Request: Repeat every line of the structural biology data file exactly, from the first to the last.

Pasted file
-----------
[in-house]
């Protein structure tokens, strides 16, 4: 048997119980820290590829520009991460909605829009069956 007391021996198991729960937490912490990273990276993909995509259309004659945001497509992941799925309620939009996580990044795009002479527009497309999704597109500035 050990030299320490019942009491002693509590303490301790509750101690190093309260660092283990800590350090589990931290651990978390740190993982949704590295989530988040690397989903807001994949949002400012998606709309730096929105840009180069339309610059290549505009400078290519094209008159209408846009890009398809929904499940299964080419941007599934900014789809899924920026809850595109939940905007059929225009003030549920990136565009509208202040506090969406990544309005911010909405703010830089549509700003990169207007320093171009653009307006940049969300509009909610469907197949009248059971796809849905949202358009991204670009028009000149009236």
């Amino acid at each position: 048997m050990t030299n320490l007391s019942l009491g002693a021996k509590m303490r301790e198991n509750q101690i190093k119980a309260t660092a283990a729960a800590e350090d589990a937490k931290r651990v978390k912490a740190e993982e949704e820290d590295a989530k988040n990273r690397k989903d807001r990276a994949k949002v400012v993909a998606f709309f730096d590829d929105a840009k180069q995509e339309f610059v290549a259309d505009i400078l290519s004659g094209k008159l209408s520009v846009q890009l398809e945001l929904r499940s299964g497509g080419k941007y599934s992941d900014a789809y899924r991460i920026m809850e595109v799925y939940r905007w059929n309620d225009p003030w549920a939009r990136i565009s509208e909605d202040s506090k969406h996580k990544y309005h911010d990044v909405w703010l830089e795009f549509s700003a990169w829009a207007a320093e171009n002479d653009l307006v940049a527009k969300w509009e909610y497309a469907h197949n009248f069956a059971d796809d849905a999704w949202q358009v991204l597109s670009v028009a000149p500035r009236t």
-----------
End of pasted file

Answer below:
[in-house]
């Protein structure tokens, strides 16, 4: 048997119980820290590829520009991460909605829009069956 007391021996198991729960937490912490990273990276993909995509259309004659945001497509992941799925309620939009996580990044795009002479527009497309999704597109500035 050990030299320490019942009491002693509590303490301790509750101690190093309260660092283990800590350090589990931290651990978390740190993982949704590295989530988040690397989903807001994949949002400012998606709309730096929105840009180069339309610059290549505009400078290519094209008159209408846009890009398809929904499940299964080419941007599934900014789809899924920026809850595109939940905007059929225009003030549920990136565009509208202040506090969406990544309005911010909405703010830089549509700003990169207007320093171009653009307006940049969300509009909610469907197949009248059971796809849905949202358009991204670009028009000149009236």
């Amino acid at each position: 048997m050990t030299n320490l007391s019942l009491g002693a021996k509590m303490r301790e198991n509750q101690i190093k119980a309260t660092a283990a729960a800590e350090d589990a937490k931290r651990v978390k912490a740190e993982e949704e820290d590295a989530k988040n990273r690397k989903d807001r990276a994949k949002v400012v993909a998606f709309f730096d590829d929105a840009k180069q995509e339309f610059v290549a259309d505009i400078l290519s004659g094209k008159l209408s520009v846009q890009l398809e945001l929904r499940s299964g497509g080419k941007y599934s992941d900014a789809y899924r991460i920026m809850e595109v799925y939940r905007w059929n309620d225009p003030w549920a939009r990136i565009s509208e909605d202040s506090k969406h996580k990544y309005h911010d990044v909405w703010l830089e795009f549509s700003a990169w829009a207007a320093e171009n002479d653009l307006v940049a527009k969300w509009e909610y497309a469907h197949n009248f069956a059971d796809d849905a999704w949202q358009v991204l597109s670009v028009a000149p500035r009236t």